Szemerédi's theorem asserts that every set of integers of positive upper density contains arbitrarily long arithmetic progressions. This result has been extraordinarily influential, partly because of the tools that Szemerédi introduced in order to prove it, and partly because subsequent efforts to understand the result more fully have led to progress in many other areas of mathematics, including combinatorics, ergodic theory, harmonic analysis and number theory. I shall discuss some of these later developments, to which Szemerédi himself made several essential contributions.

The Abel Lectures

Program

Location: Georg Sverdrups hus, Aud. 1, University of Oslo

23 May 2012 at 10:00 - 23 May 2012 at 15:15

Coffee and tea from 9:30 outside Auditorium 1.


10.00  Welome by Pro-Rector Inga Bostad, President of The Norwegian Academy of Science and Letters Nils Chr. Stenseth, and Chair of the Abel Committee Ragni Piene.

10.10  Professor Endre Szemerédi: "In Every Chaos There is an Order"

11.00  Coffee/tea

11.30  Professor László Lovász: The many facets of the Regularity Lemma"

12:30 Lunch (requires registration)

13.30 Professor Timothy Gowers: "The afterlife of Szemerédi's theorem"

14:15  Coffee/tea

14:30  Science Lecture: Avi Wigderson, "Randomness and Pseudorandomness"

15.15  Ending by Chair of the Abel Committee Ragni Piene

Abel in Paris, January 28th 2015

Lecture by Abel laureate Mikhail Gromov

The Institut Henri Poincaré in Paris will host the "Abel in Paris" event in the afternoon of Wednesday January 28th.  In connection with the final meeting of the current Abel committee, whose task it is to select the Abel prize laureate for 2015, there will be an afternoon of lectures, aimed at a broad mathematical audience, by Abel laureate Mikhail Gromov (IHES) and Abel committee members Éva Tardos (Cornell) and Rahul Pandharipande (ETH Zürich).

(22.12.2014) More

Abel Laureates meet young researchers in Heidelberg

The 2nd Heidelberg Laureate Forum brings together 200 gifted young researchers and winners of the most prestigious prizes in mathematics (Abel Prize and Fields Medal) and computer science (Nevanlinna Prize and Turing Award). The three Abel Laureates who are present here in Heidelberg are Sir Michael Atiyah, Srinivasa S. R. Varadhan and John Tate (picture). 

(23.09.2014) More

Abel Lecture by John Milnor at SEOUL ICM 2014

"Topology through Four Centuries" is the title of John Milnor's Abel Lecture. The Abel Lecture will take place on Friday the 15th of August from 6:00 -7:00 p.m. in 3F Hall D, Coex Convention Center and will be open to everybody. John Milnor received the Abel Prize in 2011 "for pioneering discoveries in topology, geometry and algebra".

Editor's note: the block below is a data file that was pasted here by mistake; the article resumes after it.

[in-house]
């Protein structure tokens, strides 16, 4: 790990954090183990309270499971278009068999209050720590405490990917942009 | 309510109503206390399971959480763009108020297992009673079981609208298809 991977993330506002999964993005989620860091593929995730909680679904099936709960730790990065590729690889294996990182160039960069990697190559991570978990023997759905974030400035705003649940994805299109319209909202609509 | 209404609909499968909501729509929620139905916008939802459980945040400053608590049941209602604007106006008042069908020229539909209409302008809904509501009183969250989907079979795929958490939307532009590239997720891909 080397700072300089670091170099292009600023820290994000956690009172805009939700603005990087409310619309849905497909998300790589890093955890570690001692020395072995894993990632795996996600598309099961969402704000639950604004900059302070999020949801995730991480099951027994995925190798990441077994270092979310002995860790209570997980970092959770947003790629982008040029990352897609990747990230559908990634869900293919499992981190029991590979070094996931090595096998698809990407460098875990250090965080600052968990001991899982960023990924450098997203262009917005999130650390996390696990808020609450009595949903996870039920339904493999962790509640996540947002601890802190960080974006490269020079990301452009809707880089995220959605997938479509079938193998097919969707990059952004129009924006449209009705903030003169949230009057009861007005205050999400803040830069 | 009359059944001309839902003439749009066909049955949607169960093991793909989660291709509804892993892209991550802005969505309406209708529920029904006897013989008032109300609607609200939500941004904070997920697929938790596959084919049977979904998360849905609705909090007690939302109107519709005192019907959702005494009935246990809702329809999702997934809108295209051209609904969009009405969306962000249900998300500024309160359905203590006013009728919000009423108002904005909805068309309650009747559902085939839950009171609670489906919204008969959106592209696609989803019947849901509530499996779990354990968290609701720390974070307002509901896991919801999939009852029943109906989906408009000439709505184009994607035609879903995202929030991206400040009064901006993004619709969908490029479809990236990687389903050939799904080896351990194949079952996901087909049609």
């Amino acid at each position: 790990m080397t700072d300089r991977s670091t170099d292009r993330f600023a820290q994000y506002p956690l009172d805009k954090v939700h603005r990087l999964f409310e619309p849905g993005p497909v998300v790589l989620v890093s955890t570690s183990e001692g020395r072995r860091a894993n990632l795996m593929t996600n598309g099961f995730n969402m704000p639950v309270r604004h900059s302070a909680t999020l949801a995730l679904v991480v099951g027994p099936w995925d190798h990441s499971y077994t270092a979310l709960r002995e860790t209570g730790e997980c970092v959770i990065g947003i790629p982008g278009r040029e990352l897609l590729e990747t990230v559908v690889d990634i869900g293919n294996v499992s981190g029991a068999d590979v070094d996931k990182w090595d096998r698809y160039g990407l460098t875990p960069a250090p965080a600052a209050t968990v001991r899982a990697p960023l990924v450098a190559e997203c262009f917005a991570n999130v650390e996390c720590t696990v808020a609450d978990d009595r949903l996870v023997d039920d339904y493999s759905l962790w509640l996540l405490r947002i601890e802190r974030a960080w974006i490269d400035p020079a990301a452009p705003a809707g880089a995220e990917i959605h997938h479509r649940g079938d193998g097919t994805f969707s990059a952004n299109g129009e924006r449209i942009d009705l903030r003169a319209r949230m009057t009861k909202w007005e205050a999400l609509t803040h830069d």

(28.07.2014) More

Abel celebration in Oslo, Stavanger and Stockholm

When Abel Laureate Yakov G. Sinai arrives in Oslo on 18 May together with his wife Elena B. Vul, who is also a mathematician, they can look forward to a week of mathematics celebration in Oslo, Stavanger and Stockholm. The highlight will be when Yakov G. Sinai receives the Abel Prize from HRH The Crown Prince at the award ceremony on 20 May in the University Aula in Oslo. Earlier the same day Sinai will be received in audience at the Royal Palace. The Minister of Education and Research, Torbjřrn Rře Isaksen, will be among the many prominent guests at the award ceremony.

(13.05.2014) More

Mathematical billiards and chaos

Abel Lectures 2014 at the University of Oslo, Norway

The Abel Laureate Yakov Sinai will give his prize lecture at the University of Oslo on 21 May. This will be followed by two Abel Lectures by Gregory Margulis and Konstantin Khanin. Domokos Szász will give the popular science lecture titeled "Mathematical billiards and chaos". See lecture summaries below.

(08.05.2014) More
Det Norske Videnskaps-Akademi
Drammensveien 78
N-0271 Oslo
Telefon: +47 22 12 10 90
Telefaks: +47 22 12 10 99
E-post: abelprisen@dnva.no
 
Nettredaktřr: Anne-Marie Astad
Design og teknisk lřsning: Ravn Webveveriet AS
 
The Norwegian Academy of Science and Letters
Drammensveien 78
N-0271 Oslo, Norway
Telephone: + 47 22 12 10 90
Fax: + 47 22 12 10 99
E-mail: abelprisen@dnva.no
Web editor: Anne-Marie Astad
Design and technical solutions: Ravn Webveveriet AS